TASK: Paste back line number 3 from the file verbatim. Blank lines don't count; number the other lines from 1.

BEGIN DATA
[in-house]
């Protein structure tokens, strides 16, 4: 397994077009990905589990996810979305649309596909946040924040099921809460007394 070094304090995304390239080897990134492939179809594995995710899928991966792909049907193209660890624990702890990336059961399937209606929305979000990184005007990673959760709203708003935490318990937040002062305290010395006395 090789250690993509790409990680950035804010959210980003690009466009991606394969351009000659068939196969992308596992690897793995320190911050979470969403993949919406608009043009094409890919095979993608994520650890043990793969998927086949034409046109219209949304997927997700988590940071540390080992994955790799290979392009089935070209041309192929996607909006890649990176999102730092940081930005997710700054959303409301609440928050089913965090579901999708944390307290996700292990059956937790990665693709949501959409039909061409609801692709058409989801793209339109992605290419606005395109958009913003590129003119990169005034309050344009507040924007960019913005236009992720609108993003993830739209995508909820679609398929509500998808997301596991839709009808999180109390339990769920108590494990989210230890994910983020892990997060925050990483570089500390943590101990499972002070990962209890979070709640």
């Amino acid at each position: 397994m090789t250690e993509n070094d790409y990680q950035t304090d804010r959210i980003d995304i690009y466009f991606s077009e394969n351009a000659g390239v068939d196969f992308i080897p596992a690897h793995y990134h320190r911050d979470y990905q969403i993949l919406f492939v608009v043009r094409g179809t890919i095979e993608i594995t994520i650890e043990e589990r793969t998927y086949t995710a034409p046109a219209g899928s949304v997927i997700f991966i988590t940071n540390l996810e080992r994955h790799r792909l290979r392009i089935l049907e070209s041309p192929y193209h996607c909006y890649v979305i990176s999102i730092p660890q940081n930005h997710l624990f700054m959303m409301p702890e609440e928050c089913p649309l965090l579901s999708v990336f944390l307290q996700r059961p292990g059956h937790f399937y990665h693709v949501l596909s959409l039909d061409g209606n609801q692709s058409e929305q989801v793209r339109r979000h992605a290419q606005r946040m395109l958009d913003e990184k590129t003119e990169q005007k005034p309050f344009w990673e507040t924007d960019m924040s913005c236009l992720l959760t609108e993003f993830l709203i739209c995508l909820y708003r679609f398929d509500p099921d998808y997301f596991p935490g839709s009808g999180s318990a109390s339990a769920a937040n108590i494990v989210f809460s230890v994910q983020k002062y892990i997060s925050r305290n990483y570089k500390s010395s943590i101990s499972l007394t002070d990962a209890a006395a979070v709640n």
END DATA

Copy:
């Amino acid at each position: 397994m090789t250690e993509n070094d790409y990680q950035t304090d804010r959210i980003d995304i690009y466009f991606s077009e394969n351009a000659g390239v068939d196969f992308i080897p596992a690897h793995y990134h320190r911050d979470y990905q969403i993949l919406f492939v608009v043009r094409g179809t890919i095979e993608i594995t994520i650890e043990e589990r793969t998927y086949t995710a034409p046109a219209g899928s949304v997927i997700f991966i988590t940071n540390l996810e080992r994955h790799r792909l290979r392009i089935l049907e070209s041309p192929y193209h996607c909006y890649v979305i990176s999102i730092p660890q940081n930005h997710l624990f700054m959303m409301p702890e609440e928050c089913p649309l965090l579901s999708v990336f944390l307290q996700r059961p292990g059956h937790f399937y990665h693709v949501l596909s959409l039909d061409g209606n609801q692709s058409e929305q989801v793209r339109r979000h992605a290419q606005r946040m395109l958009d913003e990184k590129t003119e990169q005007k005034p309050f344009w990673e507040t924007d960019m924040s913005c236009l992720l959760t609108e993003f993830l709203i739209c995508l909820y708003r679609f398929d509500p099921d998808y997301f596991p935490g839709s009808g999180s318990a109390s339990a769920a937040n108590i494990v989210f809460s230890v994910q983020k002062y892990i997060s925050r305290n990483y570089k500390s010395s943590i101990s499972l007394t002070d990962a209890a006395a979070v709640n």